Budget approved for public inspection

By Marc Alberts

A DeKalb County budget featuring no growth in tax revenues and the lowest tax rate since 1984 was approved for public inspection Wednesday by the DeKalb County Board.

The $6.75 million property tax levy was part of a $24.4 million budget that will be placed on file until a final vote to implement it is taken Nov. 20.

“I think our board has once again acted in a very conservative fashion,” said board member George Daugherty, the Finance Committee chairman.

The tax rate of 0.9648 per $100 assessed property value is almost a full penny lower than last year’s rate. Property taxes on a $100,000 home are expected to fall from $354.50 to $321.61. For most DeKalb property owners, however, this will be offset by rising assessment values.

Although the general fund budget would increase by about $270,000, many items and services requested by various county departments were cut, Daugherty said. The overall cuts totalled about $900,000, he said.

County Board member Robert Pritchard said many hard compromises were made to keep tax revenues the same. Pritchard said, however, that the tax goal did not make the budget process more difficult than in other years.

“In many ways, it’s easier to have a finite goal,” Pritchard said.

County Finance Director Gary Hanson said the county was able to request less tax money for the county buildings because the bond debt on them has decreased. But Hanson also said the real work of the finance department the last two months was to reduce the expenditures of the various county-operated services.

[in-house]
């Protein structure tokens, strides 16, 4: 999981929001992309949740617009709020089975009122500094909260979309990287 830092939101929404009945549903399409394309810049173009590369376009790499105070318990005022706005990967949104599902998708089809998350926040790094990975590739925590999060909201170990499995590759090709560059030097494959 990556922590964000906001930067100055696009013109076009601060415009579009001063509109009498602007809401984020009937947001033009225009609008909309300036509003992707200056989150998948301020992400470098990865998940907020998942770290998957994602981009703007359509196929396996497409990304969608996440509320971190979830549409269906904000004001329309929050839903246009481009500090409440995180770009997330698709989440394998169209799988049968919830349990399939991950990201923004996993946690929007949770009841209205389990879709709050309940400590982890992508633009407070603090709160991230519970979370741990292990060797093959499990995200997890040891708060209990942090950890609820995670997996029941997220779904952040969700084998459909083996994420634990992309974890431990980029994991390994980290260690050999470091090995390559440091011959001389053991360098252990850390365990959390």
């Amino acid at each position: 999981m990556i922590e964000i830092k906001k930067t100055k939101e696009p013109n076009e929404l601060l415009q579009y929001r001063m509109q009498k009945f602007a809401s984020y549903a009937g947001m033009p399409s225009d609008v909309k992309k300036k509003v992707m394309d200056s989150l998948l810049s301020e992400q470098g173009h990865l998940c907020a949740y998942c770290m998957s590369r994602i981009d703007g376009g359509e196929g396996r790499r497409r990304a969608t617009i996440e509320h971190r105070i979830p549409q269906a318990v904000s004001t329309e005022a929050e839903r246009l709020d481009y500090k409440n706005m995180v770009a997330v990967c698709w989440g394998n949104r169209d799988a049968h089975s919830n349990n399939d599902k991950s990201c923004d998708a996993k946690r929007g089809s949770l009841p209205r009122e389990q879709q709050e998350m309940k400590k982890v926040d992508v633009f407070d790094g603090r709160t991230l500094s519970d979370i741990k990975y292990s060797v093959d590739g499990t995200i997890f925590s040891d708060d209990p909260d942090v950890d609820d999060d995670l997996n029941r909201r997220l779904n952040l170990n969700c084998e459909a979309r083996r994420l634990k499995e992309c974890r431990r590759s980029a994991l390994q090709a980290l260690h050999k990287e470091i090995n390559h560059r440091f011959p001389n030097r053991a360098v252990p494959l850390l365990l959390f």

The DeKalb County Nursing Home was asked to implement $272,000 worth of cuts suggested by an Arthur Andersen and Co. operational study.

“We are the main reasons the (budget) savings will take place,” said County Nursing Home Director John Ross. The nursing home cuts will have a significant impact in dietary and nursing services, he said.

“Some of the reductions are not very popular and some may not work, but we are under an obligation to cut $272,000,” Ross said. “We’re going to do everything we can to make it work.”

One point of contention during the meeting was the inclusion of a Hay Group study of salary rates. If implemented, the zoning administrator, assistant superintendent of highways, building and development officer, central plant director and community services director would be taken off “exempt” or managerial status, including losing their management benefits.

Gary Sale, the assistant highway superintendent, said he was angered that he had just heard about the Hay study Tuesday from a highway department union worker.

“You’re talking about changing salaries and job descriptions. It’s never been talked about,” Sale said.

A number of board members also said they did not have enough information about the study to support it, though Administrative Aide Ray Bockman said the Hay study was a topic in a couple of meetings.

Daugherty said the budget was not final and further discussion about the Hay study and any other budget proposal could take place at the Nov. 6 Finance Committee meeting.

County Board member Tim Bagby said he is happy with the attention the budget received this year by board members, county residents and the media, even though it was the result of anger about higher taxes.

“One of my initial fears for a zero-dollar increase was—what would we do in future years if we need to raise more money?” Bagby asked. “If we do a good job explaining the budget process, it will go much smoother.”